Retrospective Roundtable

The Films of Apichatpong Weerasethakul

Today sees the Cannes premiere of Thai director Apichatpong Weerasethakul‘s film Memoria starring Tilda Swinton. As we anticipate this release, we look back at a few of Weerasethakul’s films in this month’s Retrospective Roundtable.

Mysterious Object at Noon (2000)

By Alex Sitaras

Mysterious Object at NoonMysterious Object at Noon, Apichatpong Weerasethakul’s debut film, follows in the tradition of Abbas Kiarostami. Weerasethakul studied the late auteur’s work at the School of the Art Institute of Chicago, and from the first minutes of the film, we can observe Kiarostami’s visual trademarks (scenes filmed from a driving vehicle) and exploration of fact versus fiction. 

In Mysterious Object at Noon, the exquisite corpse party game is brought to life, Weerasethakul’s film crew interviewing those they come across while traveling through Thailand, and asking each interviewee to add to the story began before them. Allowing schoolchildren to determine the end of the story broadens its scope and creativity, and the finished story told by numerous townspeople guides us to contrast how different people tell stories and what is considered to be entertainment. Though clear influence from Kiarostami is present in this early film, Weerasethakul’s filming of Thailand and its people provides his story with a setting and culture that is distinct from Kiarostami’s portrayal of Iran.

Syndromes and a Century (2006)

By Eugene Kang

MV5BYmIwOWQ3YzItYzgxNi00NGZkLTk0MmYtNmU0ZTliYWUwOTNkXkEyXkFqcGdeQXVyOTc5MDI5NjE@._V1_Weerasethakul had already proven himself to be a startlingly original and incisive talent with his previous features Mysterious Object at Noon and Blissfully Yours, but it was perhaps in Syndromes and a Century that his major themes and traits as an auteur became manifest. Syndromes is essentially a diptych about a doctor coming to work in a medical center and getting close to its residents. Weersethakul tells this modest story twice with many of the same actors, but changes significant details such as the location and the type of hospital that is being worked at. His storytelling is not so much in the actual unfolding of the plot, but rather on what he chooses to focus on. He lingers on relics of the past such as statues of Buddha, especially when they are juxtaposed to more modern settings. Even if he doesn’t move the camera, something interesting may be going on in the mise-en-scene that makes no sense in the context of the scene, such as a woman staring directly into the camera as another woman chants a ritual over a patient. It is as if he wants us to question the reality of what we see, even though the story isn’t obviously supernatural.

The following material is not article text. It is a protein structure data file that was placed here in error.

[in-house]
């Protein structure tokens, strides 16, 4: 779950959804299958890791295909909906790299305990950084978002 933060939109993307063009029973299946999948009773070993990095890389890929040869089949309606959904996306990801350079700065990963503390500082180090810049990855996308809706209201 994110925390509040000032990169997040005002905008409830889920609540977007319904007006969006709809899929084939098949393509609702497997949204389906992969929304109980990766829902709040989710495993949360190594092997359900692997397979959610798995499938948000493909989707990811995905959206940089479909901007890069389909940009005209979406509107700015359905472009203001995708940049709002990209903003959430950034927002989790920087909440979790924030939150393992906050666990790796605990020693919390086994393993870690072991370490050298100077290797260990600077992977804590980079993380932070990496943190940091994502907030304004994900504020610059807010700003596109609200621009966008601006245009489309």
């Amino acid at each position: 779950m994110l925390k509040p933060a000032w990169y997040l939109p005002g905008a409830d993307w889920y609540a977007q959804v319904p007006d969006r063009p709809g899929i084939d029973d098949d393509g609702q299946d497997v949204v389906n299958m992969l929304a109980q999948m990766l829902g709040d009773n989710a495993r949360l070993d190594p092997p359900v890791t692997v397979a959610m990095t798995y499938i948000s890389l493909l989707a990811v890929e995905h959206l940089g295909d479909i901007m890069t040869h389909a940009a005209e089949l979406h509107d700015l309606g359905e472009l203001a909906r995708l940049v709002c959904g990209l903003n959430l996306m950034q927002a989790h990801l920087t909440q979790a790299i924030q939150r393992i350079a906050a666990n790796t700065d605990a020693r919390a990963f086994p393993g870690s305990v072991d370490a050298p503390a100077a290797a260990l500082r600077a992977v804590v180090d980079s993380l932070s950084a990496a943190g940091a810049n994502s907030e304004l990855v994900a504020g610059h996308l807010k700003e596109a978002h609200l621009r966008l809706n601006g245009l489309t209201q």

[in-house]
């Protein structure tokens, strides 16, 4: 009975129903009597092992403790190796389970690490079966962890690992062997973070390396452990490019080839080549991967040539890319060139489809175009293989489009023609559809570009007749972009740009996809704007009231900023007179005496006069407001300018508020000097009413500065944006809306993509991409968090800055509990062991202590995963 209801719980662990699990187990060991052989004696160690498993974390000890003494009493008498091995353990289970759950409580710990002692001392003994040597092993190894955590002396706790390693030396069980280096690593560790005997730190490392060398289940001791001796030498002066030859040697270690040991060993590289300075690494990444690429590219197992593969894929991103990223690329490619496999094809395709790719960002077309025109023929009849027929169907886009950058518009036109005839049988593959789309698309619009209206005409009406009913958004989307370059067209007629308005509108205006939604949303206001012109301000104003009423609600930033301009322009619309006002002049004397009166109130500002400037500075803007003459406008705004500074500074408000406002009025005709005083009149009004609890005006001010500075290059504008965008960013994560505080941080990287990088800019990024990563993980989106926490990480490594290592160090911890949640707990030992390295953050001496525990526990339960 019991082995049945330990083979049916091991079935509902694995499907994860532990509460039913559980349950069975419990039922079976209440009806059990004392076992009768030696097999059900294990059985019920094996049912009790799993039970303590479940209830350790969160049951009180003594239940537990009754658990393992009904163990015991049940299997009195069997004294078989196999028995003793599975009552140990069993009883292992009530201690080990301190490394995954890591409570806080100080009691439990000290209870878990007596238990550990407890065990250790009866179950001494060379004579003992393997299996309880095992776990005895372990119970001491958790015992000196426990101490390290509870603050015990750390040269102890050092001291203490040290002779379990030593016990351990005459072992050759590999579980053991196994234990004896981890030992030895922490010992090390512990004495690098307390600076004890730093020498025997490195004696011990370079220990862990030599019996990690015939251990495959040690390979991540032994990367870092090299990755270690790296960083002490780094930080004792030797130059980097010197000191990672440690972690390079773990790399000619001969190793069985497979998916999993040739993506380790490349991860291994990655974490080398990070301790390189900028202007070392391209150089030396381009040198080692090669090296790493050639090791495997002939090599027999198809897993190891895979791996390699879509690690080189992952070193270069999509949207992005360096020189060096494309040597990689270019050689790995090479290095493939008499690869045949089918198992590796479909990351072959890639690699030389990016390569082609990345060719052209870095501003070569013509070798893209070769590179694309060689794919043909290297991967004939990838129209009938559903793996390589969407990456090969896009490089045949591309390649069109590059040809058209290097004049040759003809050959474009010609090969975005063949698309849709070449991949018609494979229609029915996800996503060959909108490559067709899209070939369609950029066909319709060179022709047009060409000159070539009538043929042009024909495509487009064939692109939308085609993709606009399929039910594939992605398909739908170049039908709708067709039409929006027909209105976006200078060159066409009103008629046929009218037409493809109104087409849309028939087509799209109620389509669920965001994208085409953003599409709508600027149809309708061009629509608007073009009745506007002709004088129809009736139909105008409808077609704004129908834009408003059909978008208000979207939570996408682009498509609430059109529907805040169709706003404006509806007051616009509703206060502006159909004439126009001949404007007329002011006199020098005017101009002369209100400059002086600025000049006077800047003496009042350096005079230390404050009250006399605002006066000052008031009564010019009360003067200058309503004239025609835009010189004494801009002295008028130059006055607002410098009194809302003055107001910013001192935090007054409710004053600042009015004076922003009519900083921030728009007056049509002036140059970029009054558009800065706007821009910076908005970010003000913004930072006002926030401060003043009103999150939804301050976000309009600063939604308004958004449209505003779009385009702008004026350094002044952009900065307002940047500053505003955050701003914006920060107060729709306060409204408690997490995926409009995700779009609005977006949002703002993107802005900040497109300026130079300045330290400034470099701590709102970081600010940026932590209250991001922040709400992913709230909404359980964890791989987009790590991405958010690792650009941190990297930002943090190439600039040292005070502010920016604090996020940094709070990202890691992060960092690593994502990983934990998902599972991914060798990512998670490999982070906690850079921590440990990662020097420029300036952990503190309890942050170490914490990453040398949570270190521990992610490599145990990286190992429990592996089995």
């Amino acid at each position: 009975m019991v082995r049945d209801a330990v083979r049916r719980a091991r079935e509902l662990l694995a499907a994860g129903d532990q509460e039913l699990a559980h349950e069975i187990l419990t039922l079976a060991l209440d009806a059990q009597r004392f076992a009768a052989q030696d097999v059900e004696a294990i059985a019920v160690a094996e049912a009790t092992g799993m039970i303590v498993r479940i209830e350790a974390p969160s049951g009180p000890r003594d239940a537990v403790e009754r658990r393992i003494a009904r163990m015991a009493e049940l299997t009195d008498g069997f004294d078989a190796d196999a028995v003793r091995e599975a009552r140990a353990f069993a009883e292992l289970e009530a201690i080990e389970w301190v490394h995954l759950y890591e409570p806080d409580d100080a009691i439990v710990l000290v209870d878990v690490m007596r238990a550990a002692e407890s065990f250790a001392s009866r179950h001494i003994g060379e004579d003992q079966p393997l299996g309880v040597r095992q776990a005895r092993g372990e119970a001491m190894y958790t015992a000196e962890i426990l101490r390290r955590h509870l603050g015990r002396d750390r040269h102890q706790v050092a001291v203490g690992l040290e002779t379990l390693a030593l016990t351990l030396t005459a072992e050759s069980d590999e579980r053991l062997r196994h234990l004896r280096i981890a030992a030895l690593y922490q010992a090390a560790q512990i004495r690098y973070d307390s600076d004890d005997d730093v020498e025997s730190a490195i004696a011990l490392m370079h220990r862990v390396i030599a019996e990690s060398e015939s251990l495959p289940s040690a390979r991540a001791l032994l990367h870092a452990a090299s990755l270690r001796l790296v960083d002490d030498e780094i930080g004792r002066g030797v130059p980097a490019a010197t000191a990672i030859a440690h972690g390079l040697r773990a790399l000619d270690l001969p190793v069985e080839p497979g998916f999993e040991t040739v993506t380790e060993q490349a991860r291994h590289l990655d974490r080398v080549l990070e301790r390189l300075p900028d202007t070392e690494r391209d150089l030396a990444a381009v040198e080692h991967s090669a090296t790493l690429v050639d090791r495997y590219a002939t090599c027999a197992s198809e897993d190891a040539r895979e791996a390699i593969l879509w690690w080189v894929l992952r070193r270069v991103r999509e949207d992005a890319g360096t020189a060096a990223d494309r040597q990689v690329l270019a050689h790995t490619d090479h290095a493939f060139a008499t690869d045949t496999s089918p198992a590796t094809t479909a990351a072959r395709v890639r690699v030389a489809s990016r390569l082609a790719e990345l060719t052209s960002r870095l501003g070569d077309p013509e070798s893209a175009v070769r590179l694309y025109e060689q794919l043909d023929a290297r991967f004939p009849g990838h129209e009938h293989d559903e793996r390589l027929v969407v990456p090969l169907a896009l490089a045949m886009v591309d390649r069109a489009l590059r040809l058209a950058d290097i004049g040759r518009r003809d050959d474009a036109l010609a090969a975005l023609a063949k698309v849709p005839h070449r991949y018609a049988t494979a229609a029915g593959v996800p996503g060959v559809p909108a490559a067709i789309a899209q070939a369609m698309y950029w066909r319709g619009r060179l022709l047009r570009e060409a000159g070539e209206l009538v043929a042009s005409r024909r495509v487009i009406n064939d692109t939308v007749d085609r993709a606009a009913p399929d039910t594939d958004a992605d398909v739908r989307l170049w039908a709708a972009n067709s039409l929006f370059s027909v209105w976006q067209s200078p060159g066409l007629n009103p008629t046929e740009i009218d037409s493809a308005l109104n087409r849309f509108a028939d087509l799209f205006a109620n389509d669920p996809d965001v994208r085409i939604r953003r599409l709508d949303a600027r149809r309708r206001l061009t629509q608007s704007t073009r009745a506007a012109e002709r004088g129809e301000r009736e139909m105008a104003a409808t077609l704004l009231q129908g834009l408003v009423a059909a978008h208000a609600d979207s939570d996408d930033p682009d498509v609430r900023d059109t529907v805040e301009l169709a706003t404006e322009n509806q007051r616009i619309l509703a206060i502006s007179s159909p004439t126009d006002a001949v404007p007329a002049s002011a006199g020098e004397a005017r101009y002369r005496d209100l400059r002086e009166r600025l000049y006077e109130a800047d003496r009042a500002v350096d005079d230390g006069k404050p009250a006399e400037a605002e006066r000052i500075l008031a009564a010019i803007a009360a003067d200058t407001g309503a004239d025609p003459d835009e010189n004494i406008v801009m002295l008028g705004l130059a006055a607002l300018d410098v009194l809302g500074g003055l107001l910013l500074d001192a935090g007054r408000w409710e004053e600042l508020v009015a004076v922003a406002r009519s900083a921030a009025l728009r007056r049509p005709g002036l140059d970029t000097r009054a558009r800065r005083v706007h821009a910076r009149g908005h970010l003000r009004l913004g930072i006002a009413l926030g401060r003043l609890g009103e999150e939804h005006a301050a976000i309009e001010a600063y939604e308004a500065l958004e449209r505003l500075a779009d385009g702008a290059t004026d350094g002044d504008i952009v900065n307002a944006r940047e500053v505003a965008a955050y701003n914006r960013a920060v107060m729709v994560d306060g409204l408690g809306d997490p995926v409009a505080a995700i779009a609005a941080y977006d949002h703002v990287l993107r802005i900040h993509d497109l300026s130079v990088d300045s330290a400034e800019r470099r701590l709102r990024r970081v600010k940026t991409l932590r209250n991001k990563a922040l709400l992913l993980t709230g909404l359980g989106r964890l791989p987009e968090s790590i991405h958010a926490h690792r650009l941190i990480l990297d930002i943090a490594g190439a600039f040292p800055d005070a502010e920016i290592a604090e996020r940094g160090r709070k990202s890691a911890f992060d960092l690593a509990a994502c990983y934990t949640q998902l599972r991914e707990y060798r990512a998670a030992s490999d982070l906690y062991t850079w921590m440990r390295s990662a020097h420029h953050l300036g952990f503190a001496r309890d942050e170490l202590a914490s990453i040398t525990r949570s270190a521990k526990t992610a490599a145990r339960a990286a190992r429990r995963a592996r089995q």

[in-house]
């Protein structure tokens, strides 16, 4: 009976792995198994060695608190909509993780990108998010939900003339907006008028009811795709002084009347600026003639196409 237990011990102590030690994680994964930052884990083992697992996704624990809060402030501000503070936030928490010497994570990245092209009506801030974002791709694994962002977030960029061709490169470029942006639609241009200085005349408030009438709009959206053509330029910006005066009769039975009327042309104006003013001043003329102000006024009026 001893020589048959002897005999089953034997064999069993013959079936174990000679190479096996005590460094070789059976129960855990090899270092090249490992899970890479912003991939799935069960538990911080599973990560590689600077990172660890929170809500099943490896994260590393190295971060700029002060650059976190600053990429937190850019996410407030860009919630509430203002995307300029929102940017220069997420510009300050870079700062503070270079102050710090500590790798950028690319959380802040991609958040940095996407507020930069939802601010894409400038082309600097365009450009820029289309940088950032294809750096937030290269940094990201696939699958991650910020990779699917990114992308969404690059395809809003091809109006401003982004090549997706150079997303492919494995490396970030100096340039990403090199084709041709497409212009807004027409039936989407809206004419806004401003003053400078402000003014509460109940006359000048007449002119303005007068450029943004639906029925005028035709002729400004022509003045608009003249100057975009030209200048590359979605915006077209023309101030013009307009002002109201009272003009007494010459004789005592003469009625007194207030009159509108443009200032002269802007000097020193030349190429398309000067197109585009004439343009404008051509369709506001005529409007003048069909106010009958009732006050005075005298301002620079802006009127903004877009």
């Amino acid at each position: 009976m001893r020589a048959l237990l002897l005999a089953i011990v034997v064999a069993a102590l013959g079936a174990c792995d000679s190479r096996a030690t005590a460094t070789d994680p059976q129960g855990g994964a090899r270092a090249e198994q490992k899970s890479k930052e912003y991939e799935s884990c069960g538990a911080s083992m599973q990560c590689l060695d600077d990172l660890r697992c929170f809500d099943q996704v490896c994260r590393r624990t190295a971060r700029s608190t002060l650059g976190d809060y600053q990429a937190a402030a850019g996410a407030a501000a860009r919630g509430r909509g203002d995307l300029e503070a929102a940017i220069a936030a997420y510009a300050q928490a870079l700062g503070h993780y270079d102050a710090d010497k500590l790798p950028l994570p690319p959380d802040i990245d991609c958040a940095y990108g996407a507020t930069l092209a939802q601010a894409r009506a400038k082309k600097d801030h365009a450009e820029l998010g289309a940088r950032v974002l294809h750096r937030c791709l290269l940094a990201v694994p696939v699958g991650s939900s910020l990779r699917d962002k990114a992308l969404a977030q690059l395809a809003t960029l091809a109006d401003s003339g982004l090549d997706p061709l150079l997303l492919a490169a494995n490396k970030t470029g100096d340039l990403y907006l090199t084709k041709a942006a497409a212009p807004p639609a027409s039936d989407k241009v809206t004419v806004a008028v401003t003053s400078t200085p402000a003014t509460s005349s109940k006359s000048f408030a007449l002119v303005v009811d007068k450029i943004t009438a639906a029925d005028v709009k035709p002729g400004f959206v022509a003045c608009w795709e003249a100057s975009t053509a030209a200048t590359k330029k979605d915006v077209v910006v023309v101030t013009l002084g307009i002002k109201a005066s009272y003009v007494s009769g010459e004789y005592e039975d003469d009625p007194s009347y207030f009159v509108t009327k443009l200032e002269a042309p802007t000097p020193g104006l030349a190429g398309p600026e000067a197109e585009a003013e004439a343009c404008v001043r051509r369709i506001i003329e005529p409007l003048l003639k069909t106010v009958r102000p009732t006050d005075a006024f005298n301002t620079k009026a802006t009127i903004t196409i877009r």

While the story and Weerasethakul’s intent may be opaque, Syndromes is far from some clinical and cold provocation, but rather a warm love letter to his characters. Just because he chooses not to use conventional ways to get us to sympathize with his characters (close-ups, voiceovers, purely expository dialogue, etc.) doesn’t mean that Syndromes is devoid of other more innovative techniques. We get a sense of who they are from the seemingly random conversations they have or the way they react to unexpected situations such as receiving gifts. Weerasethakul is also an extremely sensual director, and not without a sense of humor. A makeout scene with the doctor and his girlfriend culminates with a shot of the doctor’s erection in his pants, which is startling yet also warmly funny. It is this open attitude towards sex that has gotten Weersethakul banned from showing his films in Thailand, where censorship laws are quite strict, but his films have played well overseas because of his unique vision as well as his unrestrained and eccentric sensuality.